Did you know, (because I didn’t) that the current administration agreed to make Section 78 of the Diversity and Equality Act 2010 – which makes gender pay discrepancies transparent – compulsory.
Currently women earn .81p for every £1 a man earns (ONS).
This means that from early 2016 firms with over 250 + employees will have to publish any pay gaps between the genders!
That should make for some very embarrassing reading in early 2016. As any women will tell you, asking to be paid what you are worth, not to mention the same as your male counterparts doing the same job, is an excruciating, usually futile experience. Maybe this naming and shaming might result in a level playing field, who knows, I for one will be interested to see how all this plays out.
On a slightly different topic but relevant,
I attended a meeting this week at Green Park executive search and while I was waiting I started to read their rather brilliant booklet called DIVERSITY – A ten minute guide for the busy executive, part of their little green book series. It was a surprisingly illuminating read and I was particularly taken with their ‘Nine figures that will startle you’ piece on diversity in the UK workplace. To put it all in perspective according to the piece, in 2011 87% or 55 million people in the UK describe themselves as White. The remaining 13%, some 8.1 million belong to an ethnic group, representing 1 in 8 of the UK population. The article goes on to say,
1 – 65 companies in the FTSE 100 – in effect, two out of every three companies have an all White executive leadership (Green Park Diversity Analytics)
2 – Fewer than half of all Londoners now describe themselves as White British. The same is true of Leicester, Luton and Slough (ONS)
3 – The US is also reaching a demographic tipping point. Black, Hispanic, Asian and mixed race births comprised over half of new arrivals in 2011 – (US Census Bureau)
4- Nigeria is projected to become the worlds fourth most populous contrary by 2050 (Population Reference Bureau)
5 – 8% of Black students are at Russell Group universities, compared with just a quarter of White students. (Equality and Human Rights Commission)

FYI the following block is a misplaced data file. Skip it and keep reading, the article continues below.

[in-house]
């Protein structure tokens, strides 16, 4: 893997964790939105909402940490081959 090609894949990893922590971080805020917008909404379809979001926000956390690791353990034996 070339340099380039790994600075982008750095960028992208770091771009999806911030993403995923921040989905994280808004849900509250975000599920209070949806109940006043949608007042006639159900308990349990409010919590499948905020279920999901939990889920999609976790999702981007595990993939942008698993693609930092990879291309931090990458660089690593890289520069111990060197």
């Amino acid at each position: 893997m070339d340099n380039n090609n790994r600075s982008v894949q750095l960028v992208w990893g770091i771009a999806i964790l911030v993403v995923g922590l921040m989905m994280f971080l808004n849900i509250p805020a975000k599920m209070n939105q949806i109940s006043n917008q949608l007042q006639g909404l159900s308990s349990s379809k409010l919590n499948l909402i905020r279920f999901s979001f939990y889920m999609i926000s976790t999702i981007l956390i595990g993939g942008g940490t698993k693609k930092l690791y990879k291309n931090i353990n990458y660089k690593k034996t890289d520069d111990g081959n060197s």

6 – Only 17% of disabled people were born with disabilities. The majority acquire their disability in the course of their working lives. (Papworth Trut)
7 – Women represent a growth market more than twice as big as China and India combined (Harvard Business Review)
8 – Across the UK in 2012, the full time gender pay gap in annual earnings was just under 20%. The gap was widest in the financial and insurance sectors. Across all sectors, pay discrepancies were most pronounced among managers, directors and senior officials. (Equality and Human Rights Commission)
9 – Britons think that youth ends at the age of 35; for Greeks the age is 52 (European Social Survey)
So what this article says to me is, that most companies in the UK need to smarten up and dust off their Diversity and Equality policies and make a concerted effort to adequately reflect and mirror the current and future demographic, that is where their customer base and profits will lie. We should all be doing it now.
Talent is diverse and spans all spectrums, people should be rewarded and promoted according to their abilities regardless of any other factors, one no one group shut out from the upper echelons of corporate and business life.
If you require help with your diversity and equality in the workplace, please get in touch,